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Now You See It, Now You Don't 

Laurie Chirco helped make, then break, a high-profile murder case. She's still struggling to explain herself.

City plumbing inspector Larry Wolff was accused of killing his estranged wife, thanks in large part to an eyewitness account by neighbor Laurie Chirco. Nineteen months later, the prosecution's case disintegrated and charges were dropped -- again, thanks to Laurie Chirco.

Today, Laurie Chirco wants you to know she has "no faith in the system."

In an interview broadcast last week on the Steve and DC show on KHITS (96.3 FM) -- a program aired in 12 markets -- Chirco sought to explain a bizarre series of events that had her seeing Wolff near the murder scene in 1997, claiming police threatened her and then refusing a subpoena for tapes she said she made of police interrogations. Chirco called the radio station after an account of the murder case was published by the Riverfront Times ["See No Evil," RFT, Jan. 10].

In the lengthy appearance, during which she answered questions from the family of murder victim Denise Wolff, Chirco said she had paid a heavy price for coming forward as a witness. She said she had been followed and her phone calls monitored. She said she lives in constant fear. As for the murder, however, Chirco shed no new light and, if anything, may have bolstered defense arguments that she never was a credible witness.

She certainly never was an eager witness. In the days after the July 17, 1997, murder, police officers going door to door went to Chirco's apartment building and asked her whether she'd seen anything. She said she had been out walking her dog that morning but that she had seen nothing. She reluctantly agreed to go to the police station for more questioning, and, after 11 hours -- including some time spent handcuffed to a table -- she told detectives she had seen a man standing on the corner around the time of the murder, and she identified that man as Larry Wolff.

Alleging verbal and physical abuse by police, Chirco refused to cooperate further until nearly a year later, when she called and met with detectives, describing in detail how she saw Larry Wolff get into a van parked outside Denise's South St. Louis home, then witnessed gunshots coming from the van. Her testimony led to Wolff's arrest for murder in the fall of 1998. Then, in May 2000, Chirco refused to comply with subpoenas ordering her to turn over a tape she said she had made of her initial interrogation by police. Because of her refusal, a judge agreed to strike her as a witness in the case. Without Chirco's testimony, the circuit attorney's office decided to dismiss all charges against Wolff.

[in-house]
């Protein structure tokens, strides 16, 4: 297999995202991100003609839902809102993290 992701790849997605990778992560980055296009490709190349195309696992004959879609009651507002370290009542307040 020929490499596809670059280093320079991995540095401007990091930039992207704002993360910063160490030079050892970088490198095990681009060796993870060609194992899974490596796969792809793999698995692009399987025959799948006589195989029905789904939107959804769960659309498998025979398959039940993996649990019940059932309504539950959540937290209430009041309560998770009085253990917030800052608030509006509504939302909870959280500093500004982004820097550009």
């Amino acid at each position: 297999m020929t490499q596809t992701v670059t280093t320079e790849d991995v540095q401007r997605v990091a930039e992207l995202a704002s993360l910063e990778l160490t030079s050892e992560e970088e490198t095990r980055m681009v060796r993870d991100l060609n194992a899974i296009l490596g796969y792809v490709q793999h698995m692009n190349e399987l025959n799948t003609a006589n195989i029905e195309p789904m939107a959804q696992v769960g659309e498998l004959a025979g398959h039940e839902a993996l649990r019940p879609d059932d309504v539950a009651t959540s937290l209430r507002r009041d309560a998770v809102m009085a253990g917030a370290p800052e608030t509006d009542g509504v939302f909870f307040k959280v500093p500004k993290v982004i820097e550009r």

After the case fell apart, Chirco was content to slip back into obscurity. That changed with the RFT story. During her Jan. 16 radio appearance, the hosts were sympathetic to Chirco. But one of them did ask why she neglected to call police immediately after witnessing the crime.

"It was a combination of being scared and not believing I would ever see anything like that, not even in the area I lived in," she said.

She told listeners she felt she'd been stalked by Larry Wolff and followed by members of Denise Wolff's family. She claimed a man in a yellow car with long hair tried to run her off the highway. She described being threatened by three men, including Larry Wolff, outside her apartment building, saying one of them told her he would "kill my kid in front of me" if she talked. She claimed someone put a note under her door reading "I know where you are." She said police officers contributed to her torment -- one detective, she says, threatened to tell the prime suspect where she lived, and another called to tell her the suspect was "looking for me."

She told listeners she continues to live in fear for her life, that she has given up custody of her daughter out of concern for the girl's safety and that, even now, she believes her phone lines are tapped.

But, as compelling as her story seemed, Chirco offered few straight answers to members of Denise Wolff's family, who prodded her with questions, essentially asking her: If you saw what you say you saw, how could you let the killer go free? Chirco never directly answered.

Said Sue Doetzel, Denise's sister: "I want to ask Laurie, after 18 months of hell for everyone, why did you just uncooperate with the police? Why? Why did you go through this for 19 months and then, in the end, it just fell apart?"

At first, Chirco skirted the issue of the tape she refused to turn over -- which ended the criminal case -- instead talking about demands by the defense for personal information: "What they had subpoenaed and ordered was that I tell ways my daughter, myself, my friends and family could be found. I don't know anyone that would want to give that information."

Doetzel was undeterred: If Chirco had taped the exchange with the police, as she said she had, why not produce it?

"I don't think my daughter needs to hear that," Chirco said. "I still have it."